ACDP notes tight Parliament budget will offer little relief for Parliamentary support services

Parliament’s budget is expected to provide the support services required by Parliament to fulfil its constitutional functions, assist political parties represented in Parliament to secure administrative support, service constituents, and provide members of Parliament with the necessary facilities.

The ACDP welcomes the speakers’ recognition of the needs with regard to crucial support services that are under tremendous strain. The tight budget is sadly going to offer no real relief. Legal Services is a good example. This office provides an ongoing range of specialised services that includes oral and written advice to committees; advice to the Joint Tagging Mechanism on the classification of Bills, drafting Bills of exceptionally high quality, as well as drafting contracts and policies; amongst other ad hoc services.  Not to mention legal support when committees are conducting constitutionally mandated oversight of the Executive.

I have only realised recently, that this small team in legal services also manages all the litigation against Parliament and I can only imagine what a huge task this is. I was shocked to find out that all these services, which each one of the team always delivers in a professional and competent manner, are provided by only 8 legal advisers and 3 senior legal advisers under the stewardship of the Chief Legal Adviser.

Considering that there are approximately 54 portfolio committees and a single legal adviser can have up to ten Bills at any given time, the broad range of functions that this office provides with absolute proficiency is unthinkable and frankly unfair.  The unwanted thought is just how much longer this small team can survive the pressure let alone be expected to sustain the excellence that we have come to expect of them.

The ACDP urges management to support this office by increasing their capacity or we will all have to face the consequences. These men and women are at high risk of burnout. Our legal human resources are a scarce commodity. Not many want this stressful job and those that do probably won’t cut it as the demands and broad skills that have to be developed in a short space of time are almost too much to ask and we should not take this for granted.

The ACDP has been a source of additional stress in their lives in terms of the assistance I have had with drafting of private members bills over the years and yet I have always received the most professional and excellent service.  As my colleagues and I tend to participate on many committees apart from those we are a member of   when they are dealing with legislation which the ACDP has a special interest in, we are conscious of the never ending pressure on our law advisors.  The ACDP highly commends and respects these ‘super heros’ in our midst serving their country with humility, sacrifice and excellence.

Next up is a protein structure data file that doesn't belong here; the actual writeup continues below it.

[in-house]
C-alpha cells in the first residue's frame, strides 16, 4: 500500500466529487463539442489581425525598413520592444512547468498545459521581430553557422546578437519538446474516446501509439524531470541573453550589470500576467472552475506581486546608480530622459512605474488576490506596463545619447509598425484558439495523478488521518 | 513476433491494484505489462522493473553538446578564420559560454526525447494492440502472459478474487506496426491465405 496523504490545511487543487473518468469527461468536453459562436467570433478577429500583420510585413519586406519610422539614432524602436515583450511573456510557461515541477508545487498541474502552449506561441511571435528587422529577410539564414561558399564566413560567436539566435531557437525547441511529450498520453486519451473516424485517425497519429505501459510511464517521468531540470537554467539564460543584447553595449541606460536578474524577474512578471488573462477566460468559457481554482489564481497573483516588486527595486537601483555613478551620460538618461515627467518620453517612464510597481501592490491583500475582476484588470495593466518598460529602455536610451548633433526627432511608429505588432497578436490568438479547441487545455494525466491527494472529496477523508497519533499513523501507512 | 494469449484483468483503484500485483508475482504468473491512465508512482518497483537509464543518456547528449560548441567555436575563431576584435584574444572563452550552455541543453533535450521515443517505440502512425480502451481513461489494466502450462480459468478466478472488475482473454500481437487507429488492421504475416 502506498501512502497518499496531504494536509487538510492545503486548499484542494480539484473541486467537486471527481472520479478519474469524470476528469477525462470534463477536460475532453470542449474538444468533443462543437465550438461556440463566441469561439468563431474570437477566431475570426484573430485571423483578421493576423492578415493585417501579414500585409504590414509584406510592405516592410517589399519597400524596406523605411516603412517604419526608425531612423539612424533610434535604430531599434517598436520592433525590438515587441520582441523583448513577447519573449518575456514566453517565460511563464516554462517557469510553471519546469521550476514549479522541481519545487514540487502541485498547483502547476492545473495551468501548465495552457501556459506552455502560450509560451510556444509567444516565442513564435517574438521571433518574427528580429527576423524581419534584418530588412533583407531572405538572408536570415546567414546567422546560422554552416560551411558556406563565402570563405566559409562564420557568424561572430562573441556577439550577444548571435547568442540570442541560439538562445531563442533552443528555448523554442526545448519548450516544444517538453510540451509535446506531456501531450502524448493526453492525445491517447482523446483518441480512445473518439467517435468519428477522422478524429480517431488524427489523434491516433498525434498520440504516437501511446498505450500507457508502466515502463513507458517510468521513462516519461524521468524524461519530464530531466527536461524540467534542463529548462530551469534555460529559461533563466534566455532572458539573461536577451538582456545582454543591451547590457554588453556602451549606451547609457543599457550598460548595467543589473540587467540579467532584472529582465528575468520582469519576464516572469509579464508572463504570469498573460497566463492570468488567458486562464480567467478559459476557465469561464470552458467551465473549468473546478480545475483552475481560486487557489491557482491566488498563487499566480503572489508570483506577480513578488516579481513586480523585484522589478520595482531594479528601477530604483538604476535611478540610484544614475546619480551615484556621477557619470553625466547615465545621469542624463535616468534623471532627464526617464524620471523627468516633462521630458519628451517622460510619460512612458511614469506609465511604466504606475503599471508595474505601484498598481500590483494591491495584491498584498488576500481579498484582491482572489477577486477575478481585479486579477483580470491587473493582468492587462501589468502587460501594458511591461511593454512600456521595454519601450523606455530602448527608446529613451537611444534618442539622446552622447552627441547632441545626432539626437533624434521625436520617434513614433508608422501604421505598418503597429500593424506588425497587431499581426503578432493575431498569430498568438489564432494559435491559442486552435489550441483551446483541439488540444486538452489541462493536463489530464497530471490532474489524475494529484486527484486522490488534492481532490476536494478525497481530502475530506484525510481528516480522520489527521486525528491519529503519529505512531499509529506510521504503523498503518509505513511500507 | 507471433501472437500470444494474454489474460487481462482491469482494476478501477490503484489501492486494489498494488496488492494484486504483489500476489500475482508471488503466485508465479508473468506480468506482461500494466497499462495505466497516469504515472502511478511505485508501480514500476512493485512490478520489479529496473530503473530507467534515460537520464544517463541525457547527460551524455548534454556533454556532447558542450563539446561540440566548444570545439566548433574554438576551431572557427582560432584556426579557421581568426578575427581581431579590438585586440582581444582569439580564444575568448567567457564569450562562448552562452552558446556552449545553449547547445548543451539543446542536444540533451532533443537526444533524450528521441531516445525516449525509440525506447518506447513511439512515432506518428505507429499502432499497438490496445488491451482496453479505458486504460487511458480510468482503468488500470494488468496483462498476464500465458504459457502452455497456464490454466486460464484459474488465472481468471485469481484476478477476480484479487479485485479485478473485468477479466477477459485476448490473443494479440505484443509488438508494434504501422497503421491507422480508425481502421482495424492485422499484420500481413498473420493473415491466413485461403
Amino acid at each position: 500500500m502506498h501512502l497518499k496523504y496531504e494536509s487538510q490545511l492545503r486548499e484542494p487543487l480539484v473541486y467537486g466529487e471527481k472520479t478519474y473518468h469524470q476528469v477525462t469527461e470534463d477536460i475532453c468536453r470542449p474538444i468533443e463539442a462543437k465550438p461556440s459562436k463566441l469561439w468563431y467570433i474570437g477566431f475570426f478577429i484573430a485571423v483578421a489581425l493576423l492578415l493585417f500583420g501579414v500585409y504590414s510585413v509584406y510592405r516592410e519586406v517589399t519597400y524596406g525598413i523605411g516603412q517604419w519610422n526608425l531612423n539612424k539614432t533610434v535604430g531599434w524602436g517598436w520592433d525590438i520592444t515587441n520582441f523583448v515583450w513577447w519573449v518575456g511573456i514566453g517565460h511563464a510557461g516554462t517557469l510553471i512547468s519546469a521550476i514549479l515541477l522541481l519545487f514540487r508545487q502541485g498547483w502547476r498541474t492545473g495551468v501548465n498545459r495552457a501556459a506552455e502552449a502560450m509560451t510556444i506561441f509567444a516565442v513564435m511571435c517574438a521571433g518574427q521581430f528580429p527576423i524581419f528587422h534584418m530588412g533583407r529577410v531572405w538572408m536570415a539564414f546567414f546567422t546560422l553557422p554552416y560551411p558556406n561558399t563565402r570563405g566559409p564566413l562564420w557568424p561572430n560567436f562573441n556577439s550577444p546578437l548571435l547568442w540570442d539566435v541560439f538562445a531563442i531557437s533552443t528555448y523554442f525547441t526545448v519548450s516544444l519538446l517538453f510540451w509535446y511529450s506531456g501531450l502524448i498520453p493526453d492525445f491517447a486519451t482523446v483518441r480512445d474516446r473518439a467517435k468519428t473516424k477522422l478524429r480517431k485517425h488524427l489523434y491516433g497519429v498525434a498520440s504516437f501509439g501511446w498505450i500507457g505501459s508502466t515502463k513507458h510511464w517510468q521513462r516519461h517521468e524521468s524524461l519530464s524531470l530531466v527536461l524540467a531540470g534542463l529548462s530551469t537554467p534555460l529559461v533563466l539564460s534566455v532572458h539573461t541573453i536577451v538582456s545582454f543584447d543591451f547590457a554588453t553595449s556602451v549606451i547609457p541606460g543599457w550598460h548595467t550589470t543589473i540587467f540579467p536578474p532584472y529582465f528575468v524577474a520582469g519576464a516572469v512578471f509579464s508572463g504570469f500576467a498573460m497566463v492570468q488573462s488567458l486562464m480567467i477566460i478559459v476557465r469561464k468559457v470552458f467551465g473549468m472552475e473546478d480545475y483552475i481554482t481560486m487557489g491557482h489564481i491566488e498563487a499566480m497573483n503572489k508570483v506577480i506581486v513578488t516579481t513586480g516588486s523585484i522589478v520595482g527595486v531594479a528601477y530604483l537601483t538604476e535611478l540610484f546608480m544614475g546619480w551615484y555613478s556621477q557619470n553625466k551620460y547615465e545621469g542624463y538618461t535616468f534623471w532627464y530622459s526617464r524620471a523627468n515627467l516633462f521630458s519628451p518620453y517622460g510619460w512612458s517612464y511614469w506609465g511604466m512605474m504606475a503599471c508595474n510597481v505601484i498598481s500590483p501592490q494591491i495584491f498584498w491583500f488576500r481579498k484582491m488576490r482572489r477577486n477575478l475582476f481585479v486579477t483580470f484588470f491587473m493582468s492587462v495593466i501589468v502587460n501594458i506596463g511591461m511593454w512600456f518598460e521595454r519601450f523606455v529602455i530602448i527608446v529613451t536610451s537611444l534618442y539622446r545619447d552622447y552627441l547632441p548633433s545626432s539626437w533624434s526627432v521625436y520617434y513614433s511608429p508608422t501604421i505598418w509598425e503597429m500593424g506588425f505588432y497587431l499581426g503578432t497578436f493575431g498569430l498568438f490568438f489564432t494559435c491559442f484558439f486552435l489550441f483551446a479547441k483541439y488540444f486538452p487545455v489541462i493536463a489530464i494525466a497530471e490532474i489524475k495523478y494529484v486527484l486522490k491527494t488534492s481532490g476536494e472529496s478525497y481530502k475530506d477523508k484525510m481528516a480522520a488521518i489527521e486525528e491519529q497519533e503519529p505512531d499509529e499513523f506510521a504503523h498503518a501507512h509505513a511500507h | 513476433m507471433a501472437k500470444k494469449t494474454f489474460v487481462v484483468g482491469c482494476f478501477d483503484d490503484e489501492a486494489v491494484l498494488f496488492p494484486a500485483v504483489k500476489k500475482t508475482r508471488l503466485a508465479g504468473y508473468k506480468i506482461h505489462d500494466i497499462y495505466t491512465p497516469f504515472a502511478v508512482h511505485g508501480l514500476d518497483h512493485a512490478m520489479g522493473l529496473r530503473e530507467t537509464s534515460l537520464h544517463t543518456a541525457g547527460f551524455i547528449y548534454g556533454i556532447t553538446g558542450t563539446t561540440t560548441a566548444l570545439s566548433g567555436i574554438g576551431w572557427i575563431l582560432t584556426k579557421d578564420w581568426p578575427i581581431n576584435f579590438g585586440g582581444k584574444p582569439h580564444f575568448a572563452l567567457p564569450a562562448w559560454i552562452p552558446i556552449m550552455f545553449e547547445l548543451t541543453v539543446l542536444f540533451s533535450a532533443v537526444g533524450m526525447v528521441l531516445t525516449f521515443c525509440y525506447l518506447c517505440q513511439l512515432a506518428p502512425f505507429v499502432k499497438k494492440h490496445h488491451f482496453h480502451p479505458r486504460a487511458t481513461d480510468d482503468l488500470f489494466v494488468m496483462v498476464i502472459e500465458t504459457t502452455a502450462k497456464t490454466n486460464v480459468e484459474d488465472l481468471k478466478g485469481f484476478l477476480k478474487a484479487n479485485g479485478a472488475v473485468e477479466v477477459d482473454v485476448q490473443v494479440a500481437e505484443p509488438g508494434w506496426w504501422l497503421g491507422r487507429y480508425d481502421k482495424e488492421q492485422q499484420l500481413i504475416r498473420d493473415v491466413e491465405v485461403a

We also want to thank all staff at Parliament and take a moment to commend our parliamentary researchers and content specialists – our experience through committee participation and working on detailed presentations has left us grateful for their talents and dedication.  Then there is our IT department that also appears to be stretched but doing a great job. I don’t envy them having to deal with MP’s anxiety and impatience when technology challenges occur.

Again, the ACDP appeals to management to support these offices and take care of our scarce resources.  We also call on Treasury to recognise the damage done to the country if the work of parliament is undermined by overly constrained budgets that lead to us ‘wearing out’ and losing valuable people.

Lastly the ACDP welcomes the speaker’s reference to constituency work and the less than adequate support due to budget constraints. This is unfortunate as the value of constituency involvement can be measured in people’s greater awareness of the importance of their participation in the processes of Parliament plus a growing respect for the institution of Parliament and the work members are doing.

The ACDP supports this budget which is not adequate to the job before us but we are committed to doing our part in:

– Strengthening oversight and accountability

– Enhancing public involvement

– Strengthening co-operative government and inter-governmental relations

– Deepening engagement in international participation

– and Improving the quality and impact of legislation.


SPEECH BY CHERYLLYN DUDLEY MP
NATIONAL ASSEMBLY DEBATE: Budget Vote 2: Parliament
22 May 2018